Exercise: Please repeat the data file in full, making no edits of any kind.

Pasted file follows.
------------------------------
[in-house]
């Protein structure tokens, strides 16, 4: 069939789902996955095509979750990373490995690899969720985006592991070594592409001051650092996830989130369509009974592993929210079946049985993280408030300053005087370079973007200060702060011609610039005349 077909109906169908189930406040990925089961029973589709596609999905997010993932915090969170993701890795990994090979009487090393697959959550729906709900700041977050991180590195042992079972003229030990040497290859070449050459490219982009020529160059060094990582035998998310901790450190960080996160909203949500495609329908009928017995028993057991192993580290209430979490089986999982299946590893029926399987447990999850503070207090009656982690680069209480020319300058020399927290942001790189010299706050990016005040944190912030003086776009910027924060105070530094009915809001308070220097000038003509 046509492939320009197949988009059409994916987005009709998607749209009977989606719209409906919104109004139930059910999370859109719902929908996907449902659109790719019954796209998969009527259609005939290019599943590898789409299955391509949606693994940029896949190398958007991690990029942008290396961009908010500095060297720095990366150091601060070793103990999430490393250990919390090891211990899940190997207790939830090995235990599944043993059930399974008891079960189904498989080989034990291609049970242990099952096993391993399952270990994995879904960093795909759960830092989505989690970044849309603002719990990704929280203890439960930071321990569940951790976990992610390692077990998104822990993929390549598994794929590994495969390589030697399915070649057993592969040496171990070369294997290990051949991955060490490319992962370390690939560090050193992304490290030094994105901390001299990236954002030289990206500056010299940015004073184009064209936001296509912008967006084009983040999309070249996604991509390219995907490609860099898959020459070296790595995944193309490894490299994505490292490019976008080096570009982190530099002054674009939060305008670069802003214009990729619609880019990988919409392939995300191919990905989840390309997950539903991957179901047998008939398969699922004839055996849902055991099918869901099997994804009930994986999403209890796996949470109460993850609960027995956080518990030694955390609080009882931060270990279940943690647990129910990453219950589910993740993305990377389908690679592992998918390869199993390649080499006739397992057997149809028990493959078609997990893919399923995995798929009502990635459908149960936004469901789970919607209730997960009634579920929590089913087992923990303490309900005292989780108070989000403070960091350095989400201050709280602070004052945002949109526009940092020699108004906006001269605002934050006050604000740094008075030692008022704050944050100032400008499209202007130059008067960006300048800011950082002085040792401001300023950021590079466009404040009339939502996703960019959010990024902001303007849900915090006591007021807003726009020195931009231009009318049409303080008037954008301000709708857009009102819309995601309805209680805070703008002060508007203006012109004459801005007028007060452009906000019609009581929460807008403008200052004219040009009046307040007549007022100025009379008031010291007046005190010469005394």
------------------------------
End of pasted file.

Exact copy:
[in-house]
């Protein structure tokens, strides 16, 4: 069939789902996955095509979750990373490995690899969720985006592991070594592409001051650092996830989130369509009974592993929210079946049985993280408030300053005087370079973007200060702060011609610039005349 077909109906169908189930406040990925089961029973589709596609999905997010993932915090969170993701890795990994090979009487090393697959959550729906709900700041977050991180590195042992079972003229030990040497290859070449050459490219982009020529160059060094990582035998998310901790450190960080996160909203949500495609329908009928017995028993057991192993580290209430979490089986999982299946590893029926399987447990999850503070207090009656982690680069209480020319300058020399927290942001790189010299706050990016005040944190912030003086776009910027924060105070530094009915809001308070220097000038003509 046509492939320009197949988009059409994916987005009709998607749209009977989606719209409906919104109004139930059910999370859109719902929908996907449902659109790719019954796209998969009527259609005939290019599943590898789409299955391509949606693994940029896949190398958007991690990029942008290396961009908010500095060297720095990366150091601060070793103990999430490393250990919390090891211990899940190997207790939830090995235990599944043993059930399974008891079960189904498989080989034990291609049970242990099952096993391993399952270990994995879904960093795909759960830092989505989690970044849309603002719990990704929280203890439960930071321990569940951790976990992610390692077990998104822990993929390549598994794929590994495969390589030697399915070649057993592969040496171990070369294997290990051949991955060490490319992962370390690939560090050193992304490290030094994105901390001299990236954002030289990206500056010299940015004073184009064209936001296509912008967006084009983040999309070249996604991509390219995907490609860099898959020459070296790595995944193309490894490299994505490292490019976008080096570009982190530099002054674009939060305008670069802003214009990729619609880019990988919409392939995300191919990905989840390309997950539903991957179901047998008939398969699922004839055996849902055991099918869901099997994804009930994986999403209890796996949470109460993850609960027995956080518990030694955390609080009882931060270990279940943690647990129910990453219950589910993740993305990377389908690679592992998918390869199993390649080499006739397992057997149809028990493959078609997990893919399923995995798929009502990635459908149960936004469901789970919607209730997960009634579920929590089913087992923990303490309900005292989780108070989000403070960091350095989400201050709280602070004052945002949109526009940092020699108004906006001269605002934050006050604000740094008075030692008022704050944050100032400008499209202007130059008067960006300048800011950082002085040792401001300023950021590079466009404040009339939502996703960019959010990024902001303007849900915090006591007021807003726009020195931009231009009318049409303080008037954008301000709708857009009102819309995601309805209680805070703008002060508007203006012109004459801005007028007060452009906000019609009581929460807008403008200052004219040009009046307040007549007022100025009379008031010291007046005190010469005394």